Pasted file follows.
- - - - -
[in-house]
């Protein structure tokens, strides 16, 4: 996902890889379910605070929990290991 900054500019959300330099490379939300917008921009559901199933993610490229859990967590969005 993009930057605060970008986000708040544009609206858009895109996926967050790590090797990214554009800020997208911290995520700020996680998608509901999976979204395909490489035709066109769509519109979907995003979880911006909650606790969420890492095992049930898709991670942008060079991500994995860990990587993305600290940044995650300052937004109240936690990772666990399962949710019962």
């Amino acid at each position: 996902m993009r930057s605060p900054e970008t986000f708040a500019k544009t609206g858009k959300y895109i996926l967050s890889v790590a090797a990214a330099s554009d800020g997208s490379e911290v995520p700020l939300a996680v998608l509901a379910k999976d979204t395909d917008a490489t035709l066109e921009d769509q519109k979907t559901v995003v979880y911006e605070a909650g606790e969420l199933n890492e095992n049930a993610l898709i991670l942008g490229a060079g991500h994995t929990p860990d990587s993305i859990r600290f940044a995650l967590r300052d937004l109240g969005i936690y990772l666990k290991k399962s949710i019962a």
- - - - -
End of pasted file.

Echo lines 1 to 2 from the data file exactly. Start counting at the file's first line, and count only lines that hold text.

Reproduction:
[in-house]
């Protein structure tokens, strides 16, 4: 996902890889379910605070929990290991 900054500019959300330099490379939300917008921009559901199933993610490229859990967590969005 993009930057605060970008986000708040544009609206858009895109996926967050790590090797990214554009800020997208911290995520700020996680998608509901999976979204395909490489035709066109769509519109979907995003979880911006909650606790969420890492095992049930898709991670942008060079991500994995860990990587993305600290940044995650300052937004109240936690990772666990399962949710019962």